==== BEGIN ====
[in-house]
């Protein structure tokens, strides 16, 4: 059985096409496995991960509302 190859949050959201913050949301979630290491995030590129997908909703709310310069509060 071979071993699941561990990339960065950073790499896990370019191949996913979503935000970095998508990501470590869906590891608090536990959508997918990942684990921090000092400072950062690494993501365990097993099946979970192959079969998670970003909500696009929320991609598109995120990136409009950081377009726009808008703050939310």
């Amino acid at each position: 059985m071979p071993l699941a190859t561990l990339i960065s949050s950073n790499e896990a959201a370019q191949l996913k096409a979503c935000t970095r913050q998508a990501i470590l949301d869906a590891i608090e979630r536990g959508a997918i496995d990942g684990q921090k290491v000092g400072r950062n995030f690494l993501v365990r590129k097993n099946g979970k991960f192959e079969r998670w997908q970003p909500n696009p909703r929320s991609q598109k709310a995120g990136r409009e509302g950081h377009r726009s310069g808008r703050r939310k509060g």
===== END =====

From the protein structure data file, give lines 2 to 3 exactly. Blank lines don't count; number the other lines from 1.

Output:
């Protein structure tokens, strides 16, 4: 059985096409496995991960509302 190859949050959201913050949301979630290491995030590129997908909703709310310069509060 071979071993699941561990990339960065950073790499896990370019191949996913979503935000970095998508990501470590869906590891608090536990959508997918990942684990921090000092400072950062690494993501365990097993099946979970192959079969998670970003909500696009929320991609598109995120990136409009950081377009726009808008703050939310």
């Amino acid at each position: 059985m071979p071993l699941a190859t561990l990339i960065s949050s950073n790499e896990a959201a370019q191949l996913k096409a979503c935000t970095r913050q998508a990501i470590l949301d869906a590891i608090e979630r536990g959508a997918i496995d990942g684990q921090k290491v000092g400072r950062n995030f690494l993501v365990r590129k097993n099946g979970k991960f192959e079969r998670w997908q970003p909500n696009p909703r929320s991609q598109k709310a995120g990136r409009e509302g950081h377009r726009s310069g808008r703050r939310k509060g």